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The world's first multi-organ transplant has saved a man who was given just six months to live after being diagnosed with a rare form of cancer.
But a year on from a 17-hour surgery to save him from the brink of death, he is back to living life to the full.
Andy Voge told NBC News that his first symptom of the disease was a bulge on his abdomen: "I didn't really think anything of it… She called it my funny looking belly button."
However, he still decided that it was worth having it checked out with a doctor, who also dismissed the symptom, telling Voge that it was an umbilical hernia, as reported by Today.
"We don't need to do anything about it," he remembers the doctor saying.
Thankfully, further blood tests revealed enzyme abnormalities, which were the first clue that something was seriously wrong.
"So we did an ultrasound the next day, and they found masses in my liver," Voge said.
His diagnosis of cancer was later confirmed by a CT scan, which left Voge and his wife in shock as he was otherwise in good health.
“A couple of days before I’d gone for a run, we were eating fine. Everything was normal,” Voge said.
Dr. Anil Vaidya, a surgeon at Cleveland Clinic and the Voges' doctor, explained on NBC News that the rare cancer is so difficult to detect because it typically progresses undetected.
Patients with the illness may also experience abdominal pain and swelling as symptoms.
Voge went on to have surgery to remove the cancer, and while it was successful at first, it wasn't long before he grew sicker than before.
"I was vomiting daily. I couldn’t keep water down. I was pretty malnourished and dehydrated," he said of what was likely cancer causing blockages in his intestines.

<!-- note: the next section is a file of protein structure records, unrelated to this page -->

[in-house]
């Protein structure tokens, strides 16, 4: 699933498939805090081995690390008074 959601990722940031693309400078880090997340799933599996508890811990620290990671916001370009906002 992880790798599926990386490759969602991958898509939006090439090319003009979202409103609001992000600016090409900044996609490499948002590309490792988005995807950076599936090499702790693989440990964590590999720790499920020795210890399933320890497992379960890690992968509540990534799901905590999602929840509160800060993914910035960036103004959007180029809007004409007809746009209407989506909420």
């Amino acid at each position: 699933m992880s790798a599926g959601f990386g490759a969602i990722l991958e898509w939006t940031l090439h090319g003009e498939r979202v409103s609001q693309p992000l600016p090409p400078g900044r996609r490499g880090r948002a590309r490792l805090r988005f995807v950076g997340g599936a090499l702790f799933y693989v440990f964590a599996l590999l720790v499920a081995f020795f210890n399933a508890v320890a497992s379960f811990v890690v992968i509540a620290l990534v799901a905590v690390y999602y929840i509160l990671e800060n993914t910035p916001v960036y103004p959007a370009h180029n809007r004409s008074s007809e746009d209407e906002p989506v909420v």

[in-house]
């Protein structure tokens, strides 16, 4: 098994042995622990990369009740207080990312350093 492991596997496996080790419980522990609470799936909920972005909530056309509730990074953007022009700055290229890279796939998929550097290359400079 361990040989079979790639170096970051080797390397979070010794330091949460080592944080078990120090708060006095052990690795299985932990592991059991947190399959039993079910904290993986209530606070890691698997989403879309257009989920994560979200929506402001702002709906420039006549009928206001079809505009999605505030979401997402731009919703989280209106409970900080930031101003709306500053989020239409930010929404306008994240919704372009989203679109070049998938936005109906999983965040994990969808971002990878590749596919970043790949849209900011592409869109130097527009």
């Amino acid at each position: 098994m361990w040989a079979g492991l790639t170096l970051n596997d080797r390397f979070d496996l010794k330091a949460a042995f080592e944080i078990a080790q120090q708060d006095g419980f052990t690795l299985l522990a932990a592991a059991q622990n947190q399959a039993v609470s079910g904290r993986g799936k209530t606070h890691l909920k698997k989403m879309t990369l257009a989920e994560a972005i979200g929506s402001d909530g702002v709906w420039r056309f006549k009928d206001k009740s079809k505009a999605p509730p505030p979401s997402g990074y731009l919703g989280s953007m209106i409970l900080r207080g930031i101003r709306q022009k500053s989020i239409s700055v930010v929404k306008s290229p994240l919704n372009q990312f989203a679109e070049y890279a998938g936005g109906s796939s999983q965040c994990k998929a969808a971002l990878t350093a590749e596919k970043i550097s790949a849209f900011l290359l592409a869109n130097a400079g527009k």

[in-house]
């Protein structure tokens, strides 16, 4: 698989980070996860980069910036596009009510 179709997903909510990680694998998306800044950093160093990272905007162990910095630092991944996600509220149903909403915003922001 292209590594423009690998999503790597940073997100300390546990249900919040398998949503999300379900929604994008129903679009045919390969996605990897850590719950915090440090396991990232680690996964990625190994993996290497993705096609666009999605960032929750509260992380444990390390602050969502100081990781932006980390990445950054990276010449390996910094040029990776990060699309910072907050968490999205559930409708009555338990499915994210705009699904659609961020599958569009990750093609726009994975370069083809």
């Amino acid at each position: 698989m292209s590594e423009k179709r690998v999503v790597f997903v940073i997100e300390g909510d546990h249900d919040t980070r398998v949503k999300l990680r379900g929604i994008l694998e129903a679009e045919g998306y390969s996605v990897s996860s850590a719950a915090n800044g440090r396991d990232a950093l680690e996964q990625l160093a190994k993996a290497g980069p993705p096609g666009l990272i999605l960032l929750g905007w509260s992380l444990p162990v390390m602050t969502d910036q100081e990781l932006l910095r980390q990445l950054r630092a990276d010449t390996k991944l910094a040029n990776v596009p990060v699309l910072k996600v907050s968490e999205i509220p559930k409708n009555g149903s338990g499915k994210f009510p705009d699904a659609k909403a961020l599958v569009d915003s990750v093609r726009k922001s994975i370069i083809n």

He was then given the 'devastating' news that he wouldn't be able to receive another surgery and was put on a feeding tube.
"I thought it was done," his wife Rachel said, while he added: "They probably figured I had about six months left."
It was then that Dr Vaidya stepped in and suggested an alternative to save his life: a multi-organ transplant to replace his dying organs with healthy ones, which had never been used to treat PMP.
"It's a very major procedure. … The whole concept is pretty daunting," Voge said, but after a few days he concluded that he had nothing to lose.
Incredibly, luck was on Voge's side and his liver began to shut down, he was matched with a donor who was able to give him the seven new organs he needed.
While it's not known if the organs will continue to work for Voge indefinitely, he has been given a second chance at life, and can now eat again and even completed a 30-mile bike ride.
He is hoping his story will remind others in similar positions that there is hope.
"There's always hope in different pockets of our lives. And never give up that hope," Dr Vaidya said.
If you’ve been affected by any of these issues and want to speak to someone in confidence, contact Macmillan’s Cancer Support Line on 0808 808 00 00, 8am–8pm seven days a week
Featured Image Credit: Andy and Rachel Voge
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